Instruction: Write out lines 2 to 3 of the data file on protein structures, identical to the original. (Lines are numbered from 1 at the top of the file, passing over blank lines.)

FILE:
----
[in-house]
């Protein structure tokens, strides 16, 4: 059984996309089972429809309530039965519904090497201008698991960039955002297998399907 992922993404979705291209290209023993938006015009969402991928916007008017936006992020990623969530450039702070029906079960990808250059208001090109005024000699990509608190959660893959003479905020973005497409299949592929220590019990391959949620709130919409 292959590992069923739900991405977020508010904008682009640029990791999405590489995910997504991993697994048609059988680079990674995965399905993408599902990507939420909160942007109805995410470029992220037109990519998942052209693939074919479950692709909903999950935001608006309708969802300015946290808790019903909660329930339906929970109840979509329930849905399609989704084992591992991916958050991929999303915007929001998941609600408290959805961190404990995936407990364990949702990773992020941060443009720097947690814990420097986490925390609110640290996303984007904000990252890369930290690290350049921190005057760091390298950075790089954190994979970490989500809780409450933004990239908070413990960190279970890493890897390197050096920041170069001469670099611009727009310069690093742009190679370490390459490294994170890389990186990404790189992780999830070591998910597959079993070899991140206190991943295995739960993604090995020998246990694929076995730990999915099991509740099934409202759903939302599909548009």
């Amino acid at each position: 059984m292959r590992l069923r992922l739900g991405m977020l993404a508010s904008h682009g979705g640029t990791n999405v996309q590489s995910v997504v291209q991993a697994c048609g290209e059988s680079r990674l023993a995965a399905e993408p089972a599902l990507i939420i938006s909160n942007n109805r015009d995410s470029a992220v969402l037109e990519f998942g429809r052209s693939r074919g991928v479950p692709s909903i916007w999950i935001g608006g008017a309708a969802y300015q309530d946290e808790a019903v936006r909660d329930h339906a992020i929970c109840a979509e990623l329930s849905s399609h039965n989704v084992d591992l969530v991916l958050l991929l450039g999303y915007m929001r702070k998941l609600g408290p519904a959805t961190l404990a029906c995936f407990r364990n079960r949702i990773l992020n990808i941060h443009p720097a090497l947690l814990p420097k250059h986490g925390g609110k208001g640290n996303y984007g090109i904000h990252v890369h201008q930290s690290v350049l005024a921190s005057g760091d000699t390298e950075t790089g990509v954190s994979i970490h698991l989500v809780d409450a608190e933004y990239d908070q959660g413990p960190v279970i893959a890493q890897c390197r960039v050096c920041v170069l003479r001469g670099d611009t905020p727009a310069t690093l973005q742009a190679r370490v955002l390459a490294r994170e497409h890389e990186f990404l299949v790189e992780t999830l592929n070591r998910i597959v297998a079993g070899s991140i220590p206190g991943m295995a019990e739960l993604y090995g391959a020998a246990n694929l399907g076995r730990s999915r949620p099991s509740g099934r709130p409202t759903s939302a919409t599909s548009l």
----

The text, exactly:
């Protein structure tokens, strides 16, 4: 059984996309089972429809309530039965519904090497201008698991960039955002297998399907 992922993404979705291209290209023993938006015009969402991928916007008017936006992020990623969530450039702070029906079960990808250059208001090109005024000699990509608190959660893959003479905020973005497409299949592929220590019990391959949620709130919409 292959590992069923739900991405977020508010904008682009640029990791999405590489995910997504991993697994048609059988680079990674995965399905993408599902990507939420909160942007109805995410470029992220037109990519998942052209693939074919479950692709909903999950935001608006309708969802300015946290808790019903909660329930339906929970109840979509329930849905399609989704084992591992991916958050991929999303915007929001998941609600408290959805961190404990995936407990364990949702990773992020941060443009720097947690814990420097986490925390609110640290996303984007904000990252890369930290690290350049921190005057760091390298950075790089954190994979970490989500809780409450933004990239908070413990960190279970890493890897390197050096920041170069001469670099611009727009310069690093742009190679370490390459490294994170890389990186990404790189992780999830070591998910597959079993070899991140206190991943295995739960993604090995020998246990694929076995730990999915099991509740099934409202759903939302599909548009």
């Amino acid at each position: 059984m292959r590992l069923r992922l739900g991405m977020l993404a508010s904008h682009g979705g640029t990791n999405v996309q590489s995910v997504v291209q991993a697994c048609g290209e059988s680079r990674l023993a995965a399905e993408p089972a599902l990507i939420i938006s909160n942007n109805r015009d995410s470029a992220v969402l037109e990519f998942g429809r052209s693939r074919g991928v479950p692709s909903i916007w999950i935001g608006g008017a309708a969802y300015q309530d946290e808790a019903v936006r909660d329930h339906a992020i929970c109840a979509e990623l329930s849905s399609h039965n989704v084992d591992l969530v991916l958050l991929l450039g999303y915007m929001r702070k998941l609600g408290p519904a959805t961190l404990a029906c995936f407990r364990n079960r949702i990773l992020n990808i941060h443009p720097a090497l947690l814990p420097k250059h986490g925390g609110k208001g640290n996303y984007g090109i904000h990252v890369h201008q930290s690290v350049l005024a921190s005057g760091d000699t390298e950075t790089g990509v954190s994979i970490h698991l989500v809780d409450a608190e933004y990239d908070q959660g413990p960190v279970i893959a890493q890897c390197r960039v050096c920041v170069l003479r001469g670099d611009t905020p727009a310069t690093l973005q742009a190679r370490v955002l390459a490294r994170e497409h890389e990186f990404l299949v790189e992780t999830l592929n070591r998910i597959v297998a079993g070899s991140i220590p206190g991943m295995a019990e739960l993604y090995g391959a020998a246990n694929l399907g076995r730990s999915r949620p099991s509740g099934r709130p409202t759903s939302a919409t599909s548009l």